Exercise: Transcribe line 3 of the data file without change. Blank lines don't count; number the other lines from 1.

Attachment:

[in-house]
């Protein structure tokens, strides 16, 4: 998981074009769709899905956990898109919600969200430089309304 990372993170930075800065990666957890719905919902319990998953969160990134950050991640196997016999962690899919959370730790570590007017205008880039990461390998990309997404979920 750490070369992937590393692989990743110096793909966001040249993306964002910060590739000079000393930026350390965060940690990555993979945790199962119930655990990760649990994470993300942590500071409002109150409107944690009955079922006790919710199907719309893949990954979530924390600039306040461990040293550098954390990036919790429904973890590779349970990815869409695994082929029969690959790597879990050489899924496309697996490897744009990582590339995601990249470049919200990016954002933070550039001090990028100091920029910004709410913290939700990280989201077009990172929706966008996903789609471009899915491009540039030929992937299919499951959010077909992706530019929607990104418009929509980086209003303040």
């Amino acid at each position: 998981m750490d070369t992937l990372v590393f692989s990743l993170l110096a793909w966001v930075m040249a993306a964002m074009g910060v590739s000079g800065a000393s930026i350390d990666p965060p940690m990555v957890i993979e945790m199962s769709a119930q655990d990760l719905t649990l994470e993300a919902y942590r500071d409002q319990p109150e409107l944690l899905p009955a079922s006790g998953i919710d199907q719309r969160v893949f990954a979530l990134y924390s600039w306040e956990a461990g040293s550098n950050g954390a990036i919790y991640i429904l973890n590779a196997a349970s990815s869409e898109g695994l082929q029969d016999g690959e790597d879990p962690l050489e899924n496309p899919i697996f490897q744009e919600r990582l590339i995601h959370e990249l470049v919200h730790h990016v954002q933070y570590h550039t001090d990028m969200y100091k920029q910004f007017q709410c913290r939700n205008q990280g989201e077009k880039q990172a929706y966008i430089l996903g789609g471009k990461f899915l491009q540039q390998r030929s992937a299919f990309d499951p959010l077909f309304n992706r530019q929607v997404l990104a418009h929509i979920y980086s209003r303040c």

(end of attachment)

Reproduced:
């Amino acid at each position: 998981m750490d070369t992937l990372v590393f692989s990743l993170l110096a793909w966001v930075m040249a993306a964002m074009g910060v590739s000079g800065a000393s930026i350390d990666p965060p940690m990555v957890i993979e945790m199962s769709a119930q655990d990760l719905t649990l994470e993300a919902y942590r500071d409002q319990p109150e409107l944690l899905p009955a079922s006790g998953i919710d199907q719309r969160v893949f990954a979530l990134y924390s600039w306040e956990a461990g040293s550098n950050g954390a990036i919790y991640i429904l973890n590779a196997a349970s990815s869409e898109g695994l082929q029969d016999g690959e790597d879990p962690l050489e899924n496309p899919i697996f490897q744009e919600r990582l590339i995601h959370e990249l470049v919200h730790h990016v954002q933070y570590h550039t001090d990028m969200y100091k920029q910004f007017q709410c913290r939700n205008q990280g989201e077009k880039q990172a929706y966008i430089l996903g789609g471009k990461f899915l491009q540039q390998r030929s992937a299919f990309d499951p959010l077909f309304n992706r530019q929607v997404l990104a418009h929509i979920y980086s209003r303040c």